Nintendo puts marketing to fore with Paine promotion
Nintendo UK is thought to have handed marketing director Dawn Paine extra managerial responsibilities, as it moves to put the customer at the centre of its strategy and provide a conduit for cross-departmental projects.
Paine, who has been with Nintendo since 2001, will take on the role of assistant general manager and marketing director, in order to deliver the new marketing-focused philosophy of the business.
Paine became the Japanese company's first UK marketing director in 2005.
During Paine's 10 years at Nintendo, the brand has significantly broadened its appeal and led the way in appealing to families with the launch of its Wii console.
The dominance of the Nintendo Wii has been threatened by rivals Sony and Microsoft bringing out controller-free consoles that have also proved popular with families, rather than the traditional young male target audience.
Paine was marketing director when the Wii and Nintendo DS launched and was UK marketing controller during the launch of the GameCube.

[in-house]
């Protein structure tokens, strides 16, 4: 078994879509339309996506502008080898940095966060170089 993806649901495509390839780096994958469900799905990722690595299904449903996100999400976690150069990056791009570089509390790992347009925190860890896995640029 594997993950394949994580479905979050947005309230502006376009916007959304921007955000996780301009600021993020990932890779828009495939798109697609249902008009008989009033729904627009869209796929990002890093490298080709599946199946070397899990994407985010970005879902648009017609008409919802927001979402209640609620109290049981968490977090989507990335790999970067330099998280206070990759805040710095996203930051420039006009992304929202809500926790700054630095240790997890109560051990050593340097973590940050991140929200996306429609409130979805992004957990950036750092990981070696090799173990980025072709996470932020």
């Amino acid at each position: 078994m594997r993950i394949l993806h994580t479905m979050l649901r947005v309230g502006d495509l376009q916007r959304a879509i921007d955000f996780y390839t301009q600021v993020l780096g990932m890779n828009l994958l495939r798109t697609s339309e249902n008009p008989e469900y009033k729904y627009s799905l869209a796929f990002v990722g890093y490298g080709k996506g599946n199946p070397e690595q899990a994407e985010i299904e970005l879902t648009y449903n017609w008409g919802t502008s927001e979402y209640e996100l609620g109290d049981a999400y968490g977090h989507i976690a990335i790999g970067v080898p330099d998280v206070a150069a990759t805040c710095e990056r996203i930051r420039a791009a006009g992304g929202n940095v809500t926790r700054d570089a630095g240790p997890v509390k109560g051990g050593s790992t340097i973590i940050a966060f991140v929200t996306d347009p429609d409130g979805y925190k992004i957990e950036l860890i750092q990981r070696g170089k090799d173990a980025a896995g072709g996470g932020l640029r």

In July, Nintendo was forced to slash the prices of the 3DS handheld by a third after muted sales of the product, despite a high-profile launch five months previously.
Nintendo was unavailable for comment.
This article was first published on marketingmagazine.co.uk
- Data & Analytics Director Lipton Fleming £100000 - £120000 per annum + handsome benefits, London
- Creative Designer/Artworker Creative Recruitment £25000 - £27000 per annum, City of London
- SENIOR ACCOUNT DIRECTOR - COULD BE PART TIME Barker Graves Up to £50k plus bens, South West London close to transport links
- Freelance Content Manager Source £150 - £300 per day, London
- Freelance Account Handlers with agency experience Source £220 - £260 per day, London
- Katharine Viner becomes first female editor-in-chief of Guardian News & Media
- Tesco media review pits Initiative against MediaCom and ZenithOptimedia
- Google's European leader says viewing habits are 'changing dramatically'
- Martin Sorrell talks Maurice Lévy, Tesco, and the global outlook
- 'Advertisers are snake oil salesmen', says Peter Oborne
- 7 things Proximity has learned in the new Omnicom building